“I think some people who used

to steer clear of pubs because

they were smoky now come in happily,” he said.

“The pub smells nicer and I am happier because it is a healthier environment to be in. The only negative thing it has done is kill the fruit machine trade, which dropped right off overnight because people were smoking their cigarettes outside instead of while they were playing the fruity.”

In Norwich, landlord of the Arti-choke pub Dave Baldry said it had not affected trade but had changed the “social atmosphere” of the pub.

“The evenings become more disjointed with people going outside to smoke. There are some problems policing the outside with the noise; sometimes there seem to be more people outside than inside,” he said.

Philip Burchall, landlord of the Eaton Cottage in Norwich, said trade had not been badly affected by the smoking ban, but pubs would have a better idea at the end of the full 12 months.

“We do have smoking areas at the pub, but I also think some people are changing their habits. Those who used to smoke all the time are now just nipping out once or twice for a cigarette,” he said.

Paul Thomas, of the Swan Inn at Ingham, which proactively brought in an indoor smoking ban in April 2005, said the business had never looked back after their decision.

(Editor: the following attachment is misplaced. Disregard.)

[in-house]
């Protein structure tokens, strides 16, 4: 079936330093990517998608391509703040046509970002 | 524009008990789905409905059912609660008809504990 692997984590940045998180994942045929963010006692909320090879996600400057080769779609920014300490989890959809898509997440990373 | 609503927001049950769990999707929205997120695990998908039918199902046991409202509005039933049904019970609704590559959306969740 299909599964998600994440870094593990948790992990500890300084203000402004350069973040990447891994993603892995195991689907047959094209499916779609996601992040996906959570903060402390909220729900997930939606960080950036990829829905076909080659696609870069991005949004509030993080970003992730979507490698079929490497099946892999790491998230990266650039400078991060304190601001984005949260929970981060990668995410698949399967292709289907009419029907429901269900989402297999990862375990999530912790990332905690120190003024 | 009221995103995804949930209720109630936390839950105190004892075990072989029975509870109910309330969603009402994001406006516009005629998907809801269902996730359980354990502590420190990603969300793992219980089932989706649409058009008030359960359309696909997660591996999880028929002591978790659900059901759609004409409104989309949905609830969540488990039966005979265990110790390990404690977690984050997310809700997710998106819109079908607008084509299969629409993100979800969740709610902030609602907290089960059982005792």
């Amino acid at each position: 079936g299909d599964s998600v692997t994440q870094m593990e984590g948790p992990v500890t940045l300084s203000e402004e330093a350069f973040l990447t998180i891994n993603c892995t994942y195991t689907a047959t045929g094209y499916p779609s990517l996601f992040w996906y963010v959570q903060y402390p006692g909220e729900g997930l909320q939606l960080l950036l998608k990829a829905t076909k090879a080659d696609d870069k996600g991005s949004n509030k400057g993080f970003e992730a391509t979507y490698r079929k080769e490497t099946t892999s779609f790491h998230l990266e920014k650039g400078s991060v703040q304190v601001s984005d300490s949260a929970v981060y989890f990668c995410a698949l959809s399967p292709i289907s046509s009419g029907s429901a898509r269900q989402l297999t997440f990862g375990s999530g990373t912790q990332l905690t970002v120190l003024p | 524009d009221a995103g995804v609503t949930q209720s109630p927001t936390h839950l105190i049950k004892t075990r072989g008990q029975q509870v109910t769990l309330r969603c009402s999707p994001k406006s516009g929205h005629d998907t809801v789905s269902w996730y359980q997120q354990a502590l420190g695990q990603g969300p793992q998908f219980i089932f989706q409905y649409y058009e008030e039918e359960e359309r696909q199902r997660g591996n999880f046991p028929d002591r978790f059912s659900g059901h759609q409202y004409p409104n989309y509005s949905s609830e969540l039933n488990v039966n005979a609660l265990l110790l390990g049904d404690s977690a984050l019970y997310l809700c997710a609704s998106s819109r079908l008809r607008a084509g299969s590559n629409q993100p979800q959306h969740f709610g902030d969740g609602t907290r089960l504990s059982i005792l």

“It was the best thing we could have done, both then and now,” said Mr Thomas. “We significantly increased our trade straight away and that has continued.”

Brian Dunton, from the Black Swan in North Walsham, said the key for traditional town centre drinking pubs was to be seen to be catering for both non-smokers and smokers.

“We have put up an outdoor shelter with chairs. The pub is slightly quieter, but it is still a busy town pub with the same clientele and the same atmosphere. The only difference is that the pub is cleaner and instead of the nicotine you can notice other smells, some of which are not always very nice.”

At the Wherry Hotel, Bridge Road, Oulton Broad, general manager Roger Cox said: “We're seeing a downturn in people coming out purely for a drink, but our food sales have increased because people are feeling more comfortable eating in a non-smoking atmosphere. I welcome the ban on a personal level and as a manager as it cuts down on the cleaning of the hotel and the costs associated with that.”

Landlady and town mayor Teresa Baggott, from The Red Lion, South Green, Southwold, supports the ban, but said: “When the ban first happened, I did not think it had made a lot of difference, but now we are getting into the winter it is beginning to kick in.”

Landlord Michael Beck, from the Horse and Groom, London Road, Wrentham, said: “It has affected us but not in the way we thought it would. We have picked up more food business and more families are coming in.

“A lot of our regulars are coming around to it. They come in for two hours and only go out for one cigarette, where they used to go out for 10. It will probably help people cut down.”

Landlord Nathan Smith, from the Sunrise Inn, Corton Road, Lowestoft, said there had been an adverse effect with the onset of winter.

But he added: “Although I am a smoker I thought the ban was a good idea and I still do. It just provides a more comfortable atmosphere.

“I have got a young family and I have always enjoyed traditional pubs, but we didn't go because I didn't want the kids breathing in smoke. The ban has made pubs much more accessible to everyone.”

Reporting by Nicki Walker, Mark Nicholls, Elaine Maslin, Chris Bishop, Aura Sabadus, Ed Foss, Chris Hill, Emily Dennis and Celia Wigg.